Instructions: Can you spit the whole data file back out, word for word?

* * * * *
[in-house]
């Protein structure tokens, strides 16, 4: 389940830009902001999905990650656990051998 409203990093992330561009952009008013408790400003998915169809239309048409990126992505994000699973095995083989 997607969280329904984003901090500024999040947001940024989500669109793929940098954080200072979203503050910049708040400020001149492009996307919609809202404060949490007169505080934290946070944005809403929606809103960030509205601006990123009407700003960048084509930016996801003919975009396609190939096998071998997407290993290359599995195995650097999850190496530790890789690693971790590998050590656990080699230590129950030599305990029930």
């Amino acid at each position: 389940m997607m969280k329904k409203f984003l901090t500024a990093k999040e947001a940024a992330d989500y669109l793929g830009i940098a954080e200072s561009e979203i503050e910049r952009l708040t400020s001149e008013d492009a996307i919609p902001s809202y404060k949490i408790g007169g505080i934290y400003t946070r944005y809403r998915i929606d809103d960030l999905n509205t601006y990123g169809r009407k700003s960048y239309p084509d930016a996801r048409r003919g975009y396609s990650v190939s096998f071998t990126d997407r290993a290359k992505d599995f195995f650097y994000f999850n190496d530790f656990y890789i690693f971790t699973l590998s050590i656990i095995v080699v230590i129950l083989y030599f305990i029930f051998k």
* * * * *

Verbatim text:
[in-house]
């Protein structure tokens, strides 16, 4: 389940830009902001999905990650656990051998 409203990093992330561009952009008013408790400003998915169809239309048409990126992505994000699973095995083989 997607969280329904984003901090500024999040947001940024989500669109793929940098954080200072979203503050910049708040400020001149492009996307919609809202404060949490007169505080934290946070944005809403929606809103960030509205601006990123009407700003960048084509930016996801003919975009396609190939096998071998997407290993290359599995195995650097999850190496530790890789690693971790590998050590656990080699230590129950030599305990029930």
């Amino acid at each position: 389940m997607m969280k329904k409203f984003l901090t500024a990093k999040e947001a940024a992330d989500y669109l793929g830009i940098a954080e200072s561009e979203i503050e910049r952009l708040t400020s001149e008013d492009a996307i919609p902001s809202y404060k949490i408790g007169g505080i934290y400003t946070r944005y809403r998915i929606d809103d960030l999905n509205t601006y990123g169809r009407k700003s960048y239309p084509d930016a996801r048409r003919g975009y396609s990650v190939s096998f071998t990126d997407r290993a290359k992505d599995f195995f650097y994000f999850n190496d530790f656990y890789i690693f971790t699973l590998s050590i656990i095995v080699v230590i129950l083989y030599f305990i029930f051998k």